Research shows that IVIg and plasmapheresis are equally good at treating Guillain-Barré syndrome, and there's no clear benefit to doing both together. In severe cases, some doctors will still sometimes do plasma exchange followed by IVIg.


PE and IVIg are not quick-acting therapies. It takes more than four weeks to see improvement in 40% of people treated with one of the procedures. This doesn't mean that the therapies are not working. In these cases, the disease would progress further if treatments are not administered.

Most people recover well from Guillain-Barré Syndrome, but the speed and completeness of recovery vary significantly. Some forms, such as acute motor and sensory axonal neuropathy (AMSAN), require a longer time to recover.

The more severe the case is the longer the recovery time. Nerves take a long time to grow back—just millimeters a day—and if the damage is extensive, it can take up to a year or more to regain function. In some cases, some deficits, such as difficulty with small finger movements or residual numbness, will remain.


As GBS symptoms improve, some amount of rehabilitation in the form of various therapies is frequently required for a full recovery.


The severity of symptoms of GBS varies widely from case to case. Managing numbness, pain, and weakness is the initial step in treating the disease. Because minor symptoms of Guillain-Barré Syndrome can quickly progress and become devastating, your healthcare provider may want to keep you under observation in the hospital.

Two treatments, plasma exchange and intravenous immunoglobulins, are effective at reducing the amount of damage GBS inflicts on the nervous system and quickens recovery time. These treatments need to be started within the first few weeks of symptoms developing.

Treatments may need to be followed up with physical, occupational, or speech therapy to help you make a full recovery.

A Word From Verywell

Guillain-Barré can be a serious disorder, but over 95% of the time, people recover to some degree. Relapse is uncommon, with only about 2% to 6% sliding back. The path can be long and challenging, but in the end, most people are able to leave Guillain-Barré behind them.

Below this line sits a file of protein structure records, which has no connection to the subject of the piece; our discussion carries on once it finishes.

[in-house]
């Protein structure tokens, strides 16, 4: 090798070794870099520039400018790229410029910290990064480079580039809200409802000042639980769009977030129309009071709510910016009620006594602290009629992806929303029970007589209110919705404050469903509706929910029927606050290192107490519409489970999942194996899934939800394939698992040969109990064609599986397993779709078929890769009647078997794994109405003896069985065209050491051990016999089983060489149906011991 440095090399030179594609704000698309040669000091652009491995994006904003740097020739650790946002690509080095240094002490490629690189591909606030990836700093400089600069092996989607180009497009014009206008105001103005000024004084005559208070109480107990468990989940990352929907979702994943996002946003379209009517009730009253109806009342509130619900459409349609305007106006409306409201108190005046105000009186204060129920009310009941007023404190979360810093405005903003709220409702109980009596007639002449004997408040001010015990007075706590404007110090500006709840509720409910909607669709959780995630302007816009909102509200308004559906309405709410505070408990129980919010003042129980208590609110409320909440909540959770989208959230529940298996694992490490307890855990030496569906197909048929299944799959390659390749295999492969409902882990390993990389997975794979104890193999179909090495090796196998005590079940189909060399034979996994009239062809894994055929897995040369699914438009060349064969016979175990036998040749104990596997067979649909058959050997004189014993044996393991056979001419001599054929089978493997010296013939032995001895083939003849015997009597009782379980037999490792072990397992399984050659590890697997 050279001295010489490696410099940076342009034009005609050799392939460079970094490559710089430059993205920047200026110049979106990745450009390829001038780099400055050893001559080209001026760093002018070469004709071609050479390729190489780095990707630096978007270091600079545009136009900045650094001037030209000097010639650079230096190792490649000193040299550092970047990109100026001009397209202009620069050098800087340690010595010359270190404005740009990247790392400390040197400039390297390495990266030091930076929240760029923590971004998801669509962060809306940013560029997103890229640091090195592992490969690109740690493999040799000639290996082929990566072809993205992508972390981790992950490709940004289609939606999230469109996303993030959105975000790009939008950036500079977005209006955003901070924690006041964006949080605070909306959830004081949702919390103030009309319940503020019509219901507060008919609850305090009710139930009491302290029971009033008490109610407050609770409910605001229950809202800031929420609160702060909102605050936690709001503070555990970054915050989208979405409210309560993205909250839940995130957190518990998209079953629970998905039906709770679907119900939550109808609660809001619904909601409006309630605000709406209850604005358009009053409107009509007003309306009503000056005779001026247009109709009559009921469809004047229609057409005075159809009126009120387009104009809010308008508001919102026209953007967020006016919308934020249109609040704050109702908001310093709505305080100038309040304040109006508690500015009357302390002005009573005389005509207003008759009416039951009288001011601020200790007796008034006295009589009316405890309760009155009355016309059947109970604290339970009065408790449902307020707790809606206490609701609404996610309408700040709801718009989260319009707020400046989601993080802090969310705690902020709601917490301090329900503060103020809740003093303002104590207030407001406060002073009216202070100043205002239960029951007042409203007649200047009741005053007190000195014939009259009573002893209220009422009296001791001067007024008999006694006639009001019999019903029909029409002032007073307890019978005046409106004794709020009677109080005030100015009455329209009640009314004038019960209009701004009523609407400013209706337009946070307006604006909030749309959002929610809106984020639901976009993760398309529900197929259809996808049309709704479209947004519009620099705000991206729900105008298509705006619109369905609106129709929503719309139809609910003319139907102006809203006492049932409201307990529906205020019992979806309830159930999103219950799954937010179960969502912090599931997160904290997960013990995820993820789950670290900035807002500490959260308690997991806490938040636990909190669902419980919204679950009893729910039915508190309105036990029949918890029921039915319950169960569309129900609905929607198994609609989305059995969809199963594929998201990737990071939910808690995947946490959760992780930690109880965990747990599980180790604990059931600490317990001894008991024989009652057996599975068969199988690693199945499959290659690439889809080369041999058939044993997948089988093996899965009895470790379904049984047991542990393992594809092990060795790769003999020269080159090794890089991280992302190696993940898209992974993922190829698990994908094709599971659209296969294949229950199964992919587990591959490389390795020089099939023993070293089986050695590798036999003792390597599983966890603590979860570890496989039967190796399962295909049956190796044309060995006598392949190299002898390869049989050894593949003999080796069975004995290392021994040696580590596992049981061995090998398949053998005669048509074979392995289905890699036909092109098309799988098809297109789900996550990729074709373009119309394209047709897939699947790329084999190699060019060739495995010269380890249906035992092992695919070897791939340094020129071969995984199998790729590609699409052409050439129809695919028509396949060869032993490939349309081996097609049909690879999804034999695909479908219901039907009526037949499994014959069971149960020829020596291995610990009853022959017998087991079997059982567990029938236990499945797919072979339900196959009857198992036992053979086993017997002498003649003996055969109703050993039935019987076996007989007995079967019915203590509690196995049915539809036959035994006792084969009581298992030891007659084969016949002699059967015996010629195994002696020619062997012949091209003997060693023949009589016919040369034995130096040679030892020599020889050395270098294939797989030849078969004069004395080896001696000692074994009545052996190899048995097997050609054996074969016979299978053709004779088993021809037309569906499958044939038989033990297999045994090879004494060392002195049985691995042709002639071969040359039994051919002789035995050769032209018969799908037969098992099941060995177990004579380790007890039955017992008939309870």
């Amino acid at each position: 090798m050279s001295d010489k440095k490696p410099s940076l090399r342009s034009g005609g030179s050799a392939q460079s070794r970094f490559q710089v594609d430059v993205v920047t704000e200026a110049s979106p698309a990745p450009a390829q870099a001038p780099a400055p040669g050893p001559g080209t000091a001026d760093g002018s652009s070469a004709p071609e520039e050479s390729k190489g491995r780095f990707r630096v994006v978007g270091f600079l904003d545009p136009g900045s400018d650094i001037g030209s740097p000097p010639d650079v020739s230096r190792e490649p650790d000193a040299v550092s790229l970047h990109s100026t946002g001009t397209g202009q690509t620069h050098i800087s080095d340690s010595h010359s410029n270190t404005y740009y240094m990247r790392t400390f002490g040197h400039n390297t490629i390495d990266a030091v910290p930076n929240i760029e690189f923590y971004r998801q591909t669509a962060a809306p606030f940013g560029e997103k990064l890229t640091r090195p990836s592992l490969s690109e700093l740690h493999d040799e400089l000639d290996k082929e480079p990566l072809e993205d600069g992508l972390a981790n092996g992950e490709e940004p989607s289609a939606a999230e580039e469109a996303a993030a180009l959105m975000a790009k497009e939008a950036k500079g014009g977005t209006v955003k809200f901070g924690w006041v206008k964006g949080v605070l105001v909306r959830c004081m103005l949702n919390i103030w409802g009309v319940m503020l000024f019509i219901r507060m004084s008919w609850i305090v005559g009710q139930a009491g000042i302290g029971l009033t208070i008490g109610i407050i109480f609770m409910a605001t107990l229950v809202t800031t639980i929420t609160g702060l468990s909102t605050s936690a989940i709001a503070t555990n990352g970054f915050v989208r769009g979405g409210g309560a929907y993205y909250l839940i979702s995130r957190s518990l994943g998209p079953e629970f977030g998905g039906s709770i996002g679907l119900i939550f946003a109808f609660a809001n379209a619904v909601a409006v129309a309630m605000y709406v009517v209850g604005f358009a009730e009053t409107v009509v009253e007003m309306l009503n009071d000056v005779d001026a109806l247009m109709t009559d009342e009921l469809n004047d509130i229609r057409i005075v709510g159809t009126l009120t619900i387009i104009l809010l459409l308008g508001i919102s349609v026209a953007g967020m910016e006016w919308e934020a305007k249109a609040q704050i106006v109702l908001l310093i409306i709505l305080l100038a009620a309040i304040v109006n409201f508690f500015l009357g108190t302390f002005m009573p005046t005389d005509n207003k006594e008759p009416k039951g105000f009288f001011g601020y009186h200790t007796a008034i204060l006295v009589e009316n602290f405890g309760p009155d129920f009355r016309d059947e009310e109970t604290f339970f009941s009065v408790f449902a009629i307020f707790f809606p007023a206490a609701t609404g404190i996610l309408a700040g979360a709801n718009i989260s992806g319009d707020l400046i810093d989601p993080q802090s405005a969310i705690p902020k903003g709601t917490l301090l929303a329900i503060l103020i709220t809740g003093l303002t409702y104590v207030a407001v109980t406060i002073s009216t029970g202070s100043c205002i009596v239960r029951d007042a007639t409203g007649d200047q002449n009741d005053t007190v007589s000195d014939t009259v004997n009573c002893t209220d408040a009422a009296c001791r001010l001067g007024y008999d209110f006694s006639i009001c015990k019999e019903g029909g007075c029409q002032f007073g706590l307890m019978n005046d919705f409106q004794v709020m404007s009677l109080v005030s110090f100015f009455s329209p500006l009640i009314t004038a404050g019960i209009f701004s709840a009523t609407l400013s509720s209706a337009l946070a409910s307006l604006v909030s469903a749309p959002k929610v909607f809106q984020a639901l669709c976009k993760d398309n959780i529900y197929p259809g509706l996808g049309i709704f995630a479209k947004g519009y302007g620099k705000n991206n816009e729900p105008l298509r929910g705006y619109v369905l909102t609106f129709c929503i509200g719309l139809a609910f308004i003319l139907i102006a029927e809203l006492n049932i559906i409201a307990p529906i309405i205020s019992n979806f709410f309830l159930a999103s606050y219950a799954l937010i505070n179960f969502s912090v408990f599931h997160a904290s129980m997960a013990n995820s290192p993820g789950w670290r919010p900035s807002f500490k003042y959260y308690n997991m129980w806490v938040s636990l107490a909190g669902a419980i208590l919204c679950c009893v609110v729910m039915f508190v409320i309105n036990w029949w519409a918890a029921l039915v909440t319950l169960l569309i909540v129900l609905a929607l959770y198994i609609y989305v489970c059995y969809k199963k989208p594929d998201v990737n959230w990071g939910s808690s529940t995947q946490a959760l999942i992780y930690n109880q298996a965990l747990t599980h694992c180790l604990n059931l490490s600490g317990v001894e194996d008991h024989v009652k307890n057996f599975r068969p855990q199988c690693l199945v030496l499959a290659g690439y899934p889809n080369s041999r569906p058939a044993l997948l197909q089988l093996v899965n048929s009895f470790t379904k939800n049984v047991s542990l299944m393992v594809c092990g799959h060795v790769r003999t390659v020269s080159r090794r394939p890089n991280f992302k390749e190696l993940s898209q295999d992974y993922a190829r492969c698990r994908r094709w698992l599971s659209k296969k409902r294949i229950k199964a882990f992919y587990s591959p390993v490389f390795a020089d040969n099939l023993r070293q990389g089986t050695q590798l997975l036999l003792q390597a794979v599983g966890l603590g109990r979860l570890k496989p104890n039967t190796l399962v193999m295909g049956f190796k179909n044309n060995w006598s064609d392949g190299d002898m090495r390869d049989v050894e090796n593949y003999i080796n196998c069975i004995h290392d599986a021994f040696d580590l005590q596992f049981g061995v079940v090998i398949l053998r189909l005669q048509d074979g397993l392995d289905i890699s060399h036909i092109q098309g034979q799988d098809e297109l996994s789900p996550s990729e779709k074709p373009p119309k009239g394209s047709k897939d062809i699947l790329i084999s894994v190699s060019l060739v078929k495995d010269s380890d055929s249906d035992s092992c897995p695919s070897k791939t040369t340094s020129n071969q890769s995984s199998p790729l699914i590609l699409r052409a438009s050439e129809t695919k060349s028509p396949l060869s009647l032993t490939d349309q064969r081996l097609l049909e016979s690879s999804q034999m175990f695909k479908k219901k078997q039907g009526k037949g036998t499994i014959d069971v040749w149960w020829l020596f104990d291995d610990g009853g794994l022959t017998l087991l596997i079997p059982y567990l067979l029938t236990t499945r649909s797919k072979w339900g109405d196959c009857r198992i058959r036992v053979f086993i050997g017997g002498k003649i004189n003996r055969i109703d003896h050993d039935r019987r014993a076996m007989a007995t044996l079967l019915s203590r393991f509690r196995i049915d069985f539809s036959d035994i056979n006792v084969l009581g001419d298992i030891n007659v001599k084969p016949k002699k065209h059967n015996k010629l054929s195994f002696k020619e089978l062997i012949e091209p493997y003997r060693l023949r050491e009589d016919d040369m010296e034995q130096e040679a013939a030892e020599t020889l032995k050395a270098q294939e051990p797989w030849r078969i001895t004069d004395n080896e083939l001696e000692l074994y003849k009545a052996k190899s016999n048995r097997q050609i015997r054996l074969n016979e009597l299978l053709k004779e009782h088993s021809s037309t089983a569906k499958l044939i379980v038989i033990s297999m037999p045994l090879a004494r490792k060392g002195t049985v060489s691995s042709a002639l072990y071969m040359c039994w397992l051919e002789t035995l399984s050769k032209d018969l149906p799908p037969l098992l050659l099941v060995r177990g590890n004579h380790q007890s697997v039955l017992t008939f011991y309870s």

6 Sources
Verywell Health uses only high-quality sources, including peer-reviewed studies, to support the facts within our articles. Read our editorial process to learn more about how we fact-check and keep our content accurate, reliable, and trustworthy.
  1. GSB/CIDP Foundation International. Guillain-Barre syndrome.

  2. NIH National Institute of Neurological Disorders and Stroke. Guillain-Barré syndrome fact sheet.

  3. Leonhard SE, Mandarakas MR, Gondim FAA, et al. Diagnosis and management of Guillain–Barré syndrome in ten stepsNature Reviews Neurology. 2019;15(11):671-683. doi:10.1038/s41582-019-0250-9

  4. Guo Y, Tian X, Wang X, Xiao Z. Adverse effects of immunoglobulin therapy. Front Immunol. 2018;9:1299. doi:10.3389/fimmu.2018.01299

  5. Jankovic J. Disorders of Peripheral NervesBradley and Daroff's Neurology in Clinical Practice. 2022.

  6. Kazandjian M, Dikeman K. Guillain-Barre syndrome and disordered swallowingPerspectives on Swallowing and Swallowing Disorders (Dysphagia). 2012;21(4):115. doi:10.1044/sasd21.4.115

Additional Reading
  • Ropper AH, Samuels MA. Adams and Victor's Principles of Neurology, 9th ed: The McGraw-Hill Companies, Inc. McCabe MP, O'Connor EJ.

  • Yuen T. So, Continuum: Peripheral Neuropathies, Immune-Mediated Neuropathies, Volume 18, Number 1.

By Peter Pressman, MD
Peter Pressman, MD, is a board-certified neurologist developing new ways to diagnose and care for people with neurocognitive disorders.